Gorbachev’s Sinatra Doctrine
His quote was
“In just a few years, which is a very short time in history’s span—the main pillars of the totalitarian system in the Soviet Union were dismantled and the ground readied for a democratic transition and economic reforms. Having done that in our country, we could not deny the same for our neighbors.”
Jeffrey A. Engel
“For world leaders such as Mikhail Gorbachev, George Bush and Margaret Thatcher, the global battle of communism vs capitalism framed their entire world view. Each recalled the struggles of World War II. Yet each had risen to power in the years that followed believing their own society held the key not only to Cold war victory but to the future itself.”
Hachette’s famous quote was
“The objectives of the USSR remained the same ones-fight against capitalism and export of Communism. The change in strategy led to the build up of the Berlin wall since it represented the opportunity of fighting against capitalism.”
“The Berlin wall was not the only barrier to fall after the collapse of the Soviet Union and the end of Cold war. Traditional barriers to the flow of money, trade, people and ideas also fell.”
In conclusion, several historians have provided quotes regarding the Berlin wall and they include Jeffrey A. Engel, Hachette, Fredrick Taylor and Ronald Reagan among others.
Understanding why it was built
Even if historians could agree entirely about the Berlin Wall there is a lot of common ground as to why it was built. It was built to keep the East Germans in their country before they had all left for West Germany. The only people that seemed to want to stay were the members of the SED or Communists, the secret police, and members of the armed forces. Seriously though the Berlin Wall probably kept the communists in power, and meant they had enough people to rule over.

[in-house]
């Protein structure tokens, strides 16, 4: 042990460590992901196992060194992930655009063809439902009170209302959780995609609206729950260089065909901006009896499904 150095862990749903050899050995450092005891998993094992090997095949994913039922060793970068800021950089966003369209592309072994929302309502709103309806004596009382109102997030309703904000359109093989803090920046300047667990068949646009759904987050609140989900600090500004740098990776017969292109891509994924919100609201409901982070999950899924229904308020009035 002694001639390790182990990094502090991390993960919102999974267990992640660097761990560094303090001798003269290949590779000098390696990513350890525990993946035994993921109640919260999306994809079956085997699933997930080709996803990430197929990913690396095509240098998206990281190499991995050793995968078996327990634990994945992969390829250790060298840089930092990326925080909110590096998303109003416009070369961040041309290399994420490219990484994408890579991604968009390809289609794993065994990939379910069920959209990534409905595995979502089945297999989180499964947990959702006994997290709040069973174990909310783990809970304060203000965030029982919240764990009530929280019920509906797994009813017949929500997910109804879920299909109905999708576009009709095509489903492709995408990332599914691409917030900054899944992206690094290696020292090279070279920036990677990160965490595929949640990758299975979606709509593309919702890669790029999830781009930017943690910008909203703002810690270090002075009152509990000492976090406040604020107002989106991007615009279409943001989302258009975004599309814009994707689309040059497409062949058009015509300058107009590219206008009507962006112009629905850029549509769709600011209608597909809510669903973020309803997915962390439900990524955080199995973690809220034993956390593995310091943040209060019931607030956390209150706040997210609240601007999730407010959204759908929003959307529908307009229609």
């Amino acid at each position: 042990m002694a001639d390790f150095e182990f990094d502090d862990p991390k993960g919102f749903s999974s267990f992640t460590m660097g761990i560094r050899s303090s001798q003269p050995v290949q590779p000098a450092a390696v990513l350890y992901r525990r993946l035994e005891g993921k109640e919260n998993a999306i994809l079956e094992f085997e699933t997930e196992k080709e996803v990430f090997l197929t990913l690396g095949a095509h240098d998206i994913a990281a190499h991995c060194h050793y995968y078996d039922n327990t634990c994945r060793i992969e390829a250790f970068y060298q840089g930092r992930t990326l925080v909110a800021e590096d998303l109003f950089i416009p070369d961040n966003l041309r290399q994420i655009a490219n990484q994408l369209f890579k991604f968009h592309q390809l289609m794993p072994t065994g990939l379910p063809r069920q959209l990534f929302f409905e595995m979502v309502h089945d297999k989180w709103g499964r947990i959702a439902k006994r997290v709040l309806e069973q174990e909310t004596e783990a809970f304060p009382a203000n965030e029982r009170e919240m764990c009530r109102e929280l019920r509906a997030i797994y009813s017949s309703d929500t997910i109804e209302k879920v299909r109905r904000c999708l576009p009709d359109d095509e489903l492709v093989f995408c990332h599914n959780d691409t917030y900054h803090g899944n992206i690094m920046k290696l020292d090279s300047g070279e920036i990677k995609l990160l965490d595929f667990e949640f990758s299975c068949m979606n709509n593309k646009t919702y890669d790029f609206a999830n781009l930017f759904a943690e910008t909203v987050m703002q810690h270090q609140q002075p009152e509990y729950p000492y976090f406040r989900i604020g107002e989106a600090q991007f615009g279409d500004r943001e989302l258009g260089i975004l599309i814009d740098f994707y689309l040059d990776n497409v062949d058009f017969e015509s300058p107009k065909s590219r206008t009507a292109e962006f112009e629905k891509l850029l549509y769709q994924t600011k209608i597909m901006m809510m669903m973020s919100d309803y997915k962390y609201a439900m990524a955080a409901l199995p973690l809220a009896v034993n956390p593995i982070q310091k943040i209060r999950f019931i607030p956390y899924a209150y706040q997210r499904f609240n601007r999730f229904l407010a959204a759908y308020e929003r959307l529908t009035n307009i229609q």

Put simply the East German government could not afford for any more of its people to leave for West Germany via East Berlin. Between 1949 and the building of the Berlin Wall two million people had left that way. For much of 1961 a 1,000 East Germans were leaving everyday. The Berlin Wall stopped all of that, literally over night.
People were shot dead trying to climb over it, thousands of others were jailed for attempting to escape.
The conventional view – the Soviet Union was to blame for the Berlin Wall
The conventional view, and the one put forward from 1961 onward was that the Soviet Union was to blame for the decision to put up the Berlin Wall, and that the East German government had to go along with the policy dictated by the Kremlin. This perspective was certainly one, which fitted in with the Cold War mentalities of both superpowers, that policy decisions were made to test the resolve of the other. Neither superpower particularly wanted to admit to the other one that it was not in total control of its allies actions and policies.